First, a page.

social justice, domestic violence, reproductive health, lgbtq, sex work, sex workers' rights, community, sexual violence, sexual health, constitutional law, reproductive justice, civil rights, public health
Annamarya Scaccia is an independent journalist who has reported extensively on law and policy, sexual and domestic violence, sexual and reproductive health, civil rights, transgender rights, community news and events, arts, and entertainment, among other rousing topics. Her work has appeared in P...
Just weeks after Hurricane Irma ravaged the Caribbean, Hurricane Maria unleashed its wrath on the recovering islands. The powerful storm crashed into Puerto Rico as a Category 4 hurricane on Wednesday, causing floods, destroying property, and cutting off communication. Maria also slammed the islands of Guadeloupe and Dominica, and is expected to hit the Bahamas and the Turks and Caicos Islands sometime this week. But which way will the storm travel after that? Will Hurricane Maria hit the Carolinas?
My dad used to take me and my sisters to a New York Yankees game at least once a year when I was growing up. We usually sat in the middle section, although I always dreamed of sitting in the lower level, close to the action. Of course, being a little kid, I didn't think about being seriously hurt by a ball flying into the stands. But that's exactly what happen to the young fan hit by a ball at a Yankees game on Wednesday.
There's no rest for the wicked, it seems. Despite multiple defeats, the GOP is once again trying to repeal the Affordable Care Act, the landmark Obama-era legislation that extended health care coverage to millions of people. And the latest Senate version of Trumpcare seems to be far worst than any prior iteration. Not sure how? That's why every parent needs to hear Jimmy Kimmel's passionate words about the Graham-Cassidy bill.VIDEOJimmy Kimmel Live on YouTubeMore to come...
Muck Rack makes it simple to find people, tweets, or articles that mention any name, keyword, company, hashtag etc. We've compiled this guide to help you make the most of your search.
Selecting a term
Start searching tweets, articles from media outlets, articles mentioned in tweets, journalists'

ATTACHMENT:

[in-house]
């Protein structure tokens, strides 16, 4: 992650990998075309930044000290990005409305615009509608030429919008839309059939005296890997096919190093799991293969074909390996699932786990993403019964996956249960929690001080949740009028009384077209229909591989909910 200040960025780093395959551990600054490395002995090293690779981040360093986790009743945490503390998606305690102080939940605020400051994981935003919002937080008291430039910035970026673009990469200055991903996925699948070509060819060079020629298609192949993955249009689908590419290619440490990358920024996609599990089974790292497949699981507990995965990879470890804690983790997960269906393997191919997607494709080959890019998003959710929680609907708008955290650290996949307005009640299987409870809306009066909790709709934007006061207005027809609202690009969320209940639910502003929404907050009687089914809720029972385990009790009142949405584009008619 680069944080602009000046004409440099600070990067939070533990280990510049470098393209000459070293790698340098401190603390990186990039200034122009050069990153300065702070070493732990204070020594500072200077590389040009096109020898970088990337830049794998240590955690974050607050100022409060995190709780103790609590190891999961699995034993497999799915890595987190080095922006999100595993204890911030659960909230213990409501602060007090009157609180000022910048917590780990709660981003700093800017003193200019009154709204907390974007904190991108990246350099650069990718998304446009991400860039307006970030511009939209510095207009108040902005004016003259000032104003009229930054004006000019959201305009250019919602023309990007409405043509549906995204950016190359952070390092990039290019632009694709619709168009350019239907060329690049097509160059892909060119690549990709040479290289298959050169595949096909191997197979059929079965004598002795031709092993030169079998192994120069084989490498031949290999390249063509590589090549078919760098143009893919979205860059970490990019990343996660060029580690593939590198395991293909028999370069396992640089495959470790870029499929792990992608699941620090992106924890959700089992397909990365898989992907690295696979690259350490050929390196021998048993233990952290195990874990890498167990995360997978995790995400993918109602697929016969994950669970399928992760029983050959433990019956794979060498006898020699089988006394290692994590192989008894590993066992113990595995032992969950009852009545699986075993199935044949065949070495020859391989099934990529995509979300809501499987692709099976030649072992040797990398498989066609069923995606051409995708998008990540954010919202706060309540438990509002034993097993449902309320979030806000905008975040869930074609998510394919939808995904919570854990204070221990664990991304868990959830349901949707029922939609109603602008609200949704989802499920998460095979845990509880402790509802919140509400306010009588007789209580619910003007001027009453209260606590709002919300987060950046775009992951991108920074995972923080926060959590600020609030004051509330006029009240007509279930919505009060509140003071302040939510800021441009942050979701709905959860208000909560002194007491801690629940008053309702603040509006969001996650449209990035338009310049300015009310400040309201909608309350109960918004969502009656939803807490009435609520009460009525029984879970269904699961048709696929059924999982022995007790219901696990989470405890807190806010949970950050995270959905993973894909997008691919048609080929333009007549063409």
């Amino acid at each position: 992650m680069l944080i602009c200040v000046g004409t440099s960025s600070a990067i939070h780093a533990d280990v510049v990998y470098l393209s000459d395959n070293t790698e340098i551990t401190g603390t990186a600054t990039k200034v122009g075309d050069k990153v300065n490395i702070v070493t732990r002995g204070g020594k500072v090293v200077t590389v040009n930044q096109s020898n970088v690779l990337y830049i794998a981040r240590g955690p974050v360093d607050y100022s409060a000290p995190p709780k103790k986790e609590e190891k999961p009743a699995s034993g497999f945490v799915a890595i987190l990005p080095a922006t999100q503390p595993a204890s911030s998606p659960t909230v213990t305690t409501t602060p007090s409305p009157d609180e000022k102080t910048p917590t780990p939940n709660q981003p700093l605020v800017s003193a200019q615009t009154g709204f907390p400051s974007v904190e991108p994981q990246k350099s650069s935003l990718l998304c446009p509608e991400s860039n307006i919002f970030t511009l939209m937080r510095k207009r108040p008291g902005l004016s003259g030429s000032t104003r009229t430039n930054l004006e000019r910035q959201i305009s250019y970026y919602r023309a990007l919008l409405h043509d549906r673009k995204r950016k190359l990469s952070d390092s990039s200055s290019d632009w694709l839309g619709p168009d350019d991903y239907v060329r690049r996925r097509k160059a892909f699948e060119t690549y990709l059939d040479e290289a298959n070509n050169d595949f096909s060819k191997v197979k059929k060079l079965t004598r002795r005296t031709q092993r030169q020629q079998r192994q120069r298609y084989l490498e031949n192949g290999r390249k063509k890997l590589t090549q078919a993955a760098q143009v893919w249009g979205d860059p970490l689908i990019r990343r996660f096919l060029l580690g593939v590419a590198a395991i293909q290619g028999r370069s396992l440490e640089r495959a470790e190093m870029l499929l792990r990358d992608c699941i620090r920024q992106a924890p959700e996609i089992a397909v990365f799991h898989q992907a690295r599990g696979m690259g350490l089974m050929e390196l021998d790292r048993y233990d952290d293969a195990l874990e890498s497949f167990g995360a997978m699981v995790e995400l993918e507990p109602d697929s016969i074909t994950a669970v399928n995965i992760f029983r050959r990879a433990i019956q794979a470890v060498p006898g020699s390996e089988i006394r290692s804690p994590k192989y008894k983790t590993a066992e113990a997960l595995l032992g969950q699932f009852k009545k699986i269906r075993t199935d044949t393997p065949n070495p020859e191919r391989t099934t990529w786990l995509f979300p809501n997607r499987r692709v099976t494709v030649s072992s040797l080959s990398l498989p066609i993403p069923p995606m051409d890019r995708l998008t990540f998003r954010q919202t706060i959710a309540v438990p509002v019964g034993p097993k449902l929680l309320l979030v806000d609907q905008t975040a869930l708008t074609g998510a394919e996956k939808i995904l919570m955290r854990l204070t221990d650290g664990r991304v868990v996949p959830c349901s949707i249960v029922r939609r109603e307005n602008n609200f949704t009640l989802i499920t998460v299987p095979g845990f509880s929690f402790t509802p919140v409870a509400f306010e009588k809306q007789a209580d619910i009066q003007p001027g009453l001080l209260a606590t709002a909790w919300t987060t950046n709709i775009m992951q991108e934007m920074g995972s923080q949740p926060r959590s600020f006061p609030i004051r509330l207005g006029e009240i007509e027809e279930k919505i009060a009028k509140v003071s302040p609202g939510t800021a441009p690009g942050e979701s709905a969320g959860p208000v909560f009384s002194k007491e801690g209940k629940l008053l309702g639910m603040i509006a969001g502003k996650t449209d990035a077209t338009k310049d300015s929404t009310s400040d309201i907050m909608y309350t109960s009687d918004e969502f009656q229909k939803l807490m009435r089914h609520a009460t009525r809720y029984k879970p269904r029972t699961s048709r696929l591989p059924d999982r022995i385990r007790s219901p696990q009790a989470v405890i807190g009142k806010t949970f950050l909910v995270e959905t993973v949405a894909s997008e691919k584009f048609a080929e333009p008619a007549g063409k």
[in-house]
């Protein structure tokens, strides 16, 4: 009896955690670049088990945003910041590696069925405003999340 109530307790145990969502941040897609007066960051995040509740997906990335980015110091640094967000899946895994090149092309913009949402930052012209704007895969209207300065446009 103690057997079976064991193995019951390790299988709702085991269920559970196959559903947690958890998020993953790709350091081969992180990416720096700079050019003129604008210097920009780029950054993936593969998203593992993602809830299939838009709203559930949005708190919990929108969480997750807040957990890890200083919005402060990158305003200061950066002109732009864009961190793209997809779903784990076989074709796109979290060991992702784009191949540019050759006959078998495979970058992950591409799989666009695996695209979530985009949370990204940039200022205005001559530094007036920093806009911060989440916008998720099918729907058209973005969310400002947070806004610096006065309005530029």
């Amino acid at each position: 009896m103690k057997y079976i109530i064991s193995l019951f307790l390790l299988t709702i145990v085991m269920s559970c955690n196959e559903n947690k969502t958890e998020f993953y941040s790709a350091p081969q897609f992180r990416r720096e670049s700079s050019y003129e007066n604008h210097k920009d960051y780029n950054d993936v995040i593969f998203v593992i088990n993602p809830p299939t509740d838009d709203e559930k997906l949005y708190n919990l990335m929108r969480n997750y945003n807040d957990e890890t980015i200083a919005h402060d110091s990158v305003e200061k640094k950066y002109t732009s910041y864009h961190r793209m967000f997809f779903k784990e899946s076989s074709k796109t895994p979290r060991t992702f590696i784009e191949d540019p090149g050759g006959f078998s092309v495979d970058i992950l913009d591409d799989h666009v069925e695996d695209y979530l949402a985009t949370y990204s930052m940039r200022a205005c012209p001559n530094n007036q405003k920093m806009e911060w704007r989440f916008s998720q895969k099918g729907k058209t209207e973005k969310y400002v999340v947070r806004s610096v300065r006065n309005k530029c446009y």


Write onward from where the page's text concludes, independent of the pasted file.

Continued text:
names, titles and bios with some suggested searches:
Companies or Topics (e.g. iPhone, Microsoft)
Phrases (e.g. "cloud computing") — use quotes to keep the terms together
Twitter handles (e.g. @username) — returns those who have mentioned or replied to
Names (e.g. "David Pogue")
Hashtags (e.g. #sxsw, #london2012)
Bio details (e.g. vegan, Olympics, father)
Muck Rack's Advanced Search allows for many boolean operators.
Find results that mention multiple specified terms, use AND or
+. For example, ensure each result contains both Elon Musk and Mark Zuckerberg by
searching Obama AND Romney or Obama + Romney.
Use the operators OR or , to broaden your search when you'd like either of
multiple terms to appear in results. (This is the default behavior of our search when no operators
are used.) For example, search for democrat OR republican to find results that refer to
Democrats and/or Republicans.
Use NOT or - to subtract results from your search. For
example, searching Disney will yield results about the Walt Disney Company as well as Walt Disney
World Resort. To exclude mentions of Disney World, search for Disney -World or Disney
When using one of these operators with a phrase, enclose it in quotation marks. For example, you can
find results about smartphones excluding Apple's iPhone 4S by searching smartphone -"iPhone
Exact case matching or punctuation
If you're searching for a brand name or keyword that relies on specific punctuation marks or capitalization, you can
find results that match your exact query by adding matchcase: before the keyword you're searching for, like matchcase:E*TRADE .
Use parentheses to separate multiple
boolean phrases. For example, to find journalists talking about having fun in Disney World or
Disneyland, search for ("disney world" OR disneyland) AND fun.
An asterisk can be used to search for any variation of a root word truncated by the asterisk. For example, searching for admin* will return results for administrator, administration, administer, administered, etc.
A near operator is an AND operator where you can control the distance between the words. You can vary the distance the near operation uses by adding a forward slash and number (between 0-99) such as strawberries NEAR/10 "whipped cream", which means the strawberries must exist within 10 words of "whipped cream".